Hundreds of women forced to ‘wear face masks while giving birth’

·3 min read
<p>Guidance explicitly states women should not be asked to wear any type of face covering while giving birth </p> (POOL/AFP via Getty Images)

Guidance explicitly states women should not be asked to wear any type of face covering while giving birth

(POOL/AFP via Getty Images)

Hundreds of women were forced to wear face masks while giving birth despite this violating formal rules, a new study has found.

The report, carried out by a campaign group called Pregnant Then Screwed and shared with BBC News, discovered one in five expectant mothers were ordered to wear a face covering in labour during the Covid crisis.

Researchers, who polled 936 women who gave birth during December 2020, found 160 women said they had been asked to wear a face mask while giving birth to their child.

Guidance published by the Royal College of Midwives and the Royal College of Obstetricians and Gynaecologists in July last year explicitly states women should not be asked to wear any type of face covering while giving birth as doing so can be harmful.

Rosie, who gave birth to her third child in December, said maternity staff told her to wear a face mask while she was in advanced labour.

The 39-year-old, who is from London, suffers from a condition characterised by a phobia of vomiting called Emetophobia so was suffering from panic attacks while wearing the face covering.

She yanked the mask off but was informed she must put it back on her face, she said.

“I felt like I was dying, because I was in so much pain,” Rosie told BBC News. “And while I’m pushing my baby out, I have this mask on my face, and the feeling of claustrophobia is just massive.”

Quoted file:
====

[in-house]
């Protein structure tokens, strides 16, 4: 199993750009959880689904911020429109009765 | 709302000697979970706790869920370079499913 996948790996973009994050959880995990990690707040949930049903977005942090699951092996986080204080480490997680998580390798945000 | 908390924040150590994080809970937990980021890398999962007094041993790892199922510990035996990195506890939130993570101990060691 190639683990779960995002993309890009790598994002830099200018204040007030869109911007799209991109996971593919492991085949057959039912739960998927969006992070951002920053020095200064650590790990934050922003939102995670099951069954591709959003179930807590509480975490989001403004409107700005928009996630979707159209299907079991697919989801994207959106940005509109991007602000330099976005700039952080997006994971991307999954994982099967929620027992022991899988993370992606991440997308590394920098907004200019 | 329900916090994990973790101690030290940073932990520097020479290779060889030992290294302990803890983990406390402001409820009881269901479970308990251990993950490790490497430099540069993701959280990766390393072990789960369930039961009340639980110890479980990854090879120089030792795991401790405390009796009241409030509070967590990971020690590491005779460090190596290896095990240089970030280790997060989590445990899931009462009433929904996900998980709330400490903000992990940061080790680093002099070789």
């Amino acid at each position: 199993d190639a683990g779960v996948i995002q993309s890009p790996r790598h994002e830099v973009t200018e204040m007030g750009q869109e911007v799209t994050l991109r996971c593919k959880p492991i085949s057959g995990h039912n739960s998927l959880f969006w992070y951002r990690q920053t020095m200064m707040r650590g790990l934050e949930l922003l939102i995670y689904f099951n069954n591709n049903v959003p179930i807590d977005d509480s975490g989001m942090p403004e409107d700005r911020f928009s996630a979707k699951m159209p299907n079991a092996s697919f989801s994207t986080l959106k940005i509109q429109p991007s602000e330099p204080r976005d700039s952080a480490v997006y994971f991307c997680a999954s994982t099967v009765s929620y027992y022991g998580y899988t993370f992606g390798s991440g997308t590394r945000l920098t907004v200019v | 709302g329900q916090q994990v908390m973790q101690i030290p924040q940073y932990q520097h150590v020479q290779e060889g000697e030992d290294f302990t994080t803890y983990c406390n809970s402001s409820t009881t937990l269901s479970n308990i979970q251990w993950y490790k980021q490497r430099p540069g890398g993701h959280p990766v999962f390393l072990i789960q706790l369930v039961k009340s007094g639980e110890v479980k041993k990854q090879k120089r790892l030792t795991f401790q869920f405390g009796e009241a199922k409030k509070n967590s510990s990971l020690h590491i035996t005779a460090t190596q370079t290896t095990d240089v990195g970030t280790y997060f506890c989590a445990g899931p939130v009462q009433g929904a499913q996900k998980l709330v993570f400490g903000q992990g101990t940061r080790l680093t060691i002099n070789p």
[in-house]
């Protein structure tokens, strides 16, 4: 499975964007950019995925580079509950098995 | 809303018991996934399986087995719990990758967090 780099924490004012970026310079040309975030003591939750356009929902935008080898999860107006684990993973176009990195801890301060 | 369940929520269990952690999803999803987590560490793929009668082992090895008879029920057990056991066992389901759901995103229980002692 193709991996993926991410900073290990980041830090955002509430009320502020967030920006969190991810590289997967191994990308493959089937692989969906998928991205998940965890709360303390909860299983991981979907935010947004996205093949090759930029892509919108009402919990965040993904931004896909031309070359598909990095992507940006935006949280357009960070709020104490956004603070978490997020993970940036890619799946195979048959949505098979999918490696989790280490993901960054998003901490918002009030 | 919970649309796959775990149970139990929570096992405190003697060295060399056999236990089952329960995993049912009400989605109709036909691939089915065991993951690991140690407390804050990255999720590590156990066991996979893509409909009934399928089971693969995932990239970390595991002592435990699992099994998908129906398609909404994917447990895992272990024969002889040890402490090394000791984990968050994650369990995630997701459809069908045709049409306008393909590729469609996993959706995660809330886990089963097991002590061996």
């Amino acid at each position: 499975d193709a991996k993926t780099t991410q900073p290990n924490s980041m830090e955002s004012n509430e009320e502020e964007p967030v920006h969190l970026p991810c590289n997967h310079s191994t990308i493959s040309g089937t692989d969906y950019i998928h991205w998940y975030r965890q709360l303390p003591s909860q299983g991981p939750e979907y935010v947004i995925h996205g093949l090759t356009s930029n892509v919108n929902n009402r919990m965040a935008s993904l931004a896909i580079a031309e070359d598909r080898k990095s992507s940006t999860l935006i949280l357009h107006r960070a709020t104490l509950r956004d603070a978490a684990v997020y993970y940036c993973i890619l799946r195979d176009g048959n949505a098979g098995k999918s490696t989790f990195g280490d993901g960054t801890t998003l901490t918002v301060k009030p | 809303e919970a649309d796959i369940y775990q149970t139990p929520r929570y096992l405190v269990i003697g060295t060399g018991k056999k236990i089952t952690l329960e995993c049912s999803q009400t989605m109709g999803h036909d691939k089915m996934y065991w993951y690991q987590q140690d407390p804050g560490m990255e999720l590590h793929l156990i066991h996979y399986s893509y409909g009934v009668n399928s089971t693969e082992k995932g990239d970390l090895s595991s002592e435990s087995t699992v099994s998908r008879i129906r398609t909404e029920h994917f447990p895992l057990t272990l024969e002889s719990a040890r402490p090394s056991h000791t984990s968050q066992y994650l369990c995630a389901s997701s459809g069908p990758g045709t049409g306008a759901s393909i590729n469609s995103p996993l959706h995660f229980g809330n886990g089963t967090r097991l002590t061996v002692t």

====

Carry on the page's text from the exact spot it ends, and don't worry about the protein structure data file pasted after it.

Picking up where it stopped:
She added: “The mask smelt like vomit and it made me really nauseous, and when I feel like I’m going to be sick, I start to panic.

“So in amongst the claustrophobia and the pain, I was frightened that I was going to be sick inside my mask. I was just so frightened and the whole thing was so scary.”

Dr Jo Mountfield, vice president of the Royal College of Obstetricians and Gynaecologists, told The Independent they were “disappointed to hear reports” women were asked to wear face masks while giving birth.

The consultant obstetrician added: “The NHS guidance on wearing face coverings in hospital settings applies to staff, visitors and those attending out-patient appointments, not people admitted to hospital, including pregnant women in labour.

“Pregnant women admitted to hospital who test positive for or who are displaying symptoms of Covid-19, are asked to wear a face covering until they are moved into a private room.

“We understand how unsettling it must be for women giving birth during the pandemic and recognise some women and their families have had very difficult experiences. We would urge that future pandemic planning must ensure pregnant women are not unduly impacted by rapid changes to guidance.”

The Independent has reported on how women have been forced to give birth alone without a partner as well as have pregnancy plans changed at the last minute during the pandemic.

Maria Booker, of Birthrights, a leading maternity care charity, added: ”Birthrights asked the royal colleges to clarify at the beginning of June last year that women were not required to wear face masks in labour, which they did.

“Requiring a woman in labour to wear a mask in labour is inhumane and we urge all maternity services to ensure that this is no longer happening.”

It comes after a study this week found new mothers were twice as likely to suffer from postnatal depression in lockdown with women experiencing isolation and exhaustion.

A paper published by University College London noted a lack of social support triggered postnatal depression and called for the government to acknowledge the troubling repercussions lockdowns have had on new mothers when implementing future measures to tackle the public health crisis.

A poll by campaign group Make Birth Better, shared exclusively with The Independent last autumn, found almost half of pregnant women who were dependant on support from a specialist mental health midwife said that help had stopped.

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